|Submitted by firstname.lastname@example.org |
(Jan 23, 2006)
The Prince of Nothing series, which raises more questions than it answers in its first two books, culminates when the Holy War at last reaches Shimeh. That is to say, roughly the last quarter of The Thousandfold Thought. This creates a suspense that is two-fold. On the one hand, we want to know the fate of the characters. On the other, we seem to be watching a writer on a tight rope who has to make this final book work so that the entire series can work.
Seeing Bakker deliver is astonishing. Here is a writer of tremendous confidence and craftsmanship. From the gripping battle at Shimeh to the long awaited encounter that finds Khellus face-to-face with Moenghus - an appropriately Kurtz-like figure - the novel does not waver. It is bold to the last.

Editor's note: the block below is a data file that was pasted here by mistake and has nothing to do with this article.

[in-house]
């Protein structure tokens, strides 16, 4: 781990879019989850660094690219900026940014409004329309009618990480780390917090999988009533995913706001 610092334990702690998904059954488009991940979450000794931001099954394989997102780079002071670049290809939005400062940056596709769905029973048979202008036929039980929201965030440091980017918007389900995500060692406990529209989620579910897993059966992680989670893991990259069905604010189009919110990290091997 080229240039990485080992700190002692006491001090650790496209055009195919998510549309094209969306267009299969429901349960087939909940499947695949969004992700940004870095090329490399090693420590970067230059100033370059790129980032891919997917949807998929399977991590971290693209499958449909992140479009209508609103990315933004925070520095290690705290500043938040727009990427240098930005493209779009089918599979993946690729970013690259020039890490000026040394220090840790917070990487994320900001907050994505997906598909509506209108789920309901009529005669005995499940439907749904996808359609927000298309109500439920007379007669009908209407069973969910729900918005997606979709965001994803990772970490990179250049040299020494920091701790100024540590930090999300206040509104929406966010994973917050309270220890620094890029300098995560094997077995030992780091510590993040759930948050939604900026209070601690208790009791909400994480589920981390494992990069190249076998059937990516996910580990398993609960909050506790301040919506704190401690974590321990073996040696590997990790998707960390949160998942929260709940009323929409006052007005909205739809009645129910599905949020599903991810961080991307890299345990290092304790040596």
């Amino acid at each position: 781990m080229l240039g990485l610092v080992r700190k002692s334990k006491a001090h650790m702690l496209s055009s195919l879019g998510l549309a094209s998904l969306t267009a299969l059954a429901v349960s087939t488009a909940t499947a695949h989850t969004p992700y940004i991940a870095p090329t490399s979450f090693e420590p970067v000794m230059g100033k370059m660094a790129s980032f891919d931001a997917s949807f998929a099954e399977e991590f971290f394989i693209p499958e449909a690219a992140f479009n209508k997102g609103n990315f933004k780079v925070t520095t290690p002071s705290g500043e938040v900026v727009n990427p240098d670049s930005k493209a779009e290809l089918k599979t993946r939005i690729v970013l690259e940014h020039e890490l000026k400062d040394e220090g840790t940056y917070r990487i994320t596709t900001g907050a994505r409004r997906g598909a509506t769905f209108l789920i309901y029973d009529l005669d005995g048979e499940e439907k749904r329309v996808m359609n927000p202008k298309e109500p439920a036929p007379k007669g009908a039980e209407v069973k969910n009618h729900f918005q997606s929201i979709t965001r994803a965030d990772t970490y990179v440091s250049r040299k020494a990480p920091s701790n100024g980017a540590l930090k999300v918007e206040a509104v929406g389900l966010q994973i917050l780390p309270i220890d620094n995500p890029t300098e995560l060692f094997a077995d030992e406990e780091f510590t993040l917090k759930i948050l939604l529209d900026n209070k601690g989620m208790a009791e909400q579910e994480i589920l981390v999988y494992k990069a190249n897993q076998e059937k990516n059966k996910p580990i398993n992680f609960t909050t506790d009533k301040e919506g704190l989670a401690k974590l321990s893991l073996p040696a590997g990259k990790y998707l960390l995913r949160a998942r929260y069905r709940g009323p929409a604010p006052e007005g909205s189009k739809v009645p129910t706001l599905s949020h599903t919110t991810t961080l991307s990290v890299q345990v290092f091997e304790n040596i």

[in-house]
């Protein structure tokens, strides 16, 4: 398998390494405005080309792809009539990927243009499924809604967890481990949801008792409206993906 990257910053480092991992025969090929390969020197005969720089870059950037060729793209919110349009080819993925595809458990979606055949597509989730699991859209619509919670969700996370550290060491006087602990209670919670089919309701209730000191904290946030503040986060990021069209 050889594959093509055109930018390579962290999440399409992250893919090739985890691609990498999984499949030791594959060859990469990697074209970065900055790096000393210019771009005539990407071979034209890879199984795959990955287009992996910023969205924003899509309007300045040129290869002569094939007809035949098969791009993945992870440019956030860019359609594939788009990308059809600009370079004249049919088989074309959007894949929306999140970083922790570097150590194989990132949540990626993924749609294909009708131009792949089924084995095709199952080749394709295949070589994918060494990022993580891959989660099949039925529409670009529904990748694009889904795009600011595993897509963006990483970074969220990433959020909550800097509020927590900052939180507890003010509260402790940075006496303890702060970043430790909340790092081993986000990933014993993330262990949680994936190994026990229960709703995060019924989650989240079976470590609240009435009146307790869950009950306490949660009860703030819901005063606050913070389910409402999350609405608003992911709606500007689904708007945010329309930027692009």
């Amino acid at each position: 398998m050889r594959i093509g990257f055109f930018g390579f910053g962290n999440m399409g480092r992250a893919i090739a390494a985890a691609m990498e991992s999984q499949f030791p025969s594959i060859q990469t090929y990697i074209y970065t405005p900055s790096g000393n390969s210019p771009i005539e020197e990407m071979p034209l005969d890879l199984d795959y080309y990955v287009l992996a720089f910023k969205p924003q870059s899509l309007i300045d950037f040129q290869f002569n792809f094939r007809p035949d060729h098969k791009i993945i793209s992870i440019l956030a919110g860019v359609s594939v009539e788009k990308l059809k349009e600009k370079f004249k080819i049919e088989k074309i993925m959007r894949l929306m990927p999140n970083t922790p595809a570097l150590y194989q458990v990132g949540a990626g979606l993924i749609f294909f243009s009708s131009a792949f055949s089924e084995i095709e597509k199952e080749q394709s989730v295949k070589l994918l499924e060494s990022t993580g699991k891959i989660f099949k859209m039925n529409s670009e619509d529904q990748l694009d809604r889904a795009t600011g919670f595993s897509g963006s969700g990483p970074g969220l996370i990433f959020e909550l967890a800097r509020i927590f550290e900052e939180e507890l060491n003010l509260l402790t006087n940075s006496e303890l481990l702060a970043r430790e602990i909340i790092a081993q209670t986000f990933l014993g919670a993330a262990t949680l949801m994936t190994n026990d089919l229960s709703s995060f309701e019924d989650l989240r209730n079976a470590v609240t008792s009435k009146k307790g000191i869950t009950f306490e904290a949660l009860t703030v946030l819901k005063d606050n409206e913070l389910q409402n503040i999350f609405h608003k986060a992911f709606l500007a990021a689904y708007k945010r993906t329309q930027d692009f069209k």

As much as this novel inspires awe, some readers may find themselves in equal part bereft by its dark heart. A series that began with "The Wastes of Kuniuri" as its opening prologue concludes with what I would call The Wastes of Shimeh and the promise of more bloodshed. The closing images are deeply troubling, and they linger: bloody footprints, a pregnant woman prostrate on the ground. This all creates a rather black portrait of the human experience.
The novel, like the rest of the series, has weight and dimension. When followed to its literary heights, it generates a feeling more vertiginous than uplifting. The philosophical underpinnings are compelling but not for the feint of heart. As we end with the looming prospect of an apocalypse we think Bakker's world, like Eliot's, will end not with a bang but with a whimper.